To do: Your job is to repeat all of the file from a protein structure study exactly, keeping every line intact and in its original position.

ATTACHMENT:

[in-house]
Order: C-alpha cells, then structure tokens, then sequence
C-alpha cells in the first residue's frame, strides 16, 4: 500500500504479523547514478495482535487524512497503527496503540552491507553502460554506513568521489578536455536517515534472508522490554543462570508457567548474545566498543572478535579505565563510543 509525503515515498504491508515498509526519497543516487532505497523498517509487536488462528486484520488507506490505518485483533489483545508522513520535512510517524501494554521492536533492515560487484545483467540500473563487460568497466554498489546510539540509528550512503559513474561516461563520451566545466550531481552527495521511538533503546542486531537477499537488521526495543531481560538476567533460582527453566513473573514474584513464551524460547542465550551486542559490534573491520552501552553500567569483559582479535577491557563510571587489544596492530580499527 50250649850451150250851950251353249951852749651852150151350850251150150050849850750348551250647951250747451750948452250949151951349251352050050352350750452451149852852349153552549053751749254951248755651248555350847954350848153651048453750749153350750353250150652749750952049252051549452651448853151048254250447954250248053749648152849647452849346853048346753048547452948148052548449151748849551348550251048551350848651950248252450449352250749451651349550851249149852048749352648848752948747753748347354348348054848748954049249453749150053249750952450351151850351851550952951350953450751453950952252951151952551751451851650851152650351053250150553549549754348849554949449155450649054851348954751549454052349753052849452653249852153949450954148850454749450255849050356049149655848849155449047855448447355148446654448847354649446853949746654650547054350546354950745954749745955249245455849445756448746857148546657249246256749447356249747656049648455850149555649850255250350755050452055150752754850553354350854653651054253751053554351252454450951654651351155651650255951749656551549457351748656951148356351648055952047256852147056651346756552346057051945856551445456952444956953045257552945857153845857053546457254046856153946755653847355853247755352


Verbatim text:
[in-house]
Order: C-alpha cells, then structure tokens, then sequence
C-alpha cells in the first residue's frame, strides 16, 4: 500500500504479523547514478495482535487524512497503527496503540552491507553502460554506513568521489578536455536517515534472508522490554543462570508457567548474545566498543572478535579505565563510543 509525503515515498504491508515498509526519497543516487532505497523498517509487536488462528486484520488507506490505518485483533489483545508522513520535512510517524501494554521492536533492515560487484545483467540500473563487460568497466554498489546510539540509528550512503559513474561516461563520451566545466550531481552527495521511538533503546542486531537477499537488521526495543531481560538476567533460582527453566513473573514474584513464551524460547542465550551486542559490534573491520552501552553500567569483559582479535577491557563510571587489544596492530580499527 50250649850451150250851950251353249951852749651852150151350850251150150050849850750348551250647951250747451750948452250949151951349251352050050352350750452451149852852349153552549053751749254951248755651248555350847954350848153651048453750749153350750353250150652749750952049252051549452651448853151048254250447954250248053749648152849647452849346853048346753048547452948148052548449151748849551348550251048551350848651950248252450449352250749451651349550851249149852048749352648848752948747753748347354348348054848748954049249453749150053249750952450351151850351851550952951350953450751453950952252951151952551751451851650851152650351053250150553549549754348849554949449155450649054851348954751549454052349753052849452653249852153949450954148850454749450255849050356049149655848849155449047855448447355148446654448847354649446853949746654650547054350546354950745954749745955249245455849445756448746857148546657249246256749447356249747656049648455850149555649850255250350755050452055150752754850553354350854653651054253751053554351252454450951654651351155651650255951749656551549457351748656951148356351648055952047256852147056651346756552346057051945856551445456952444956953045257552945857153845857053546457254046856153946755653847355853247755352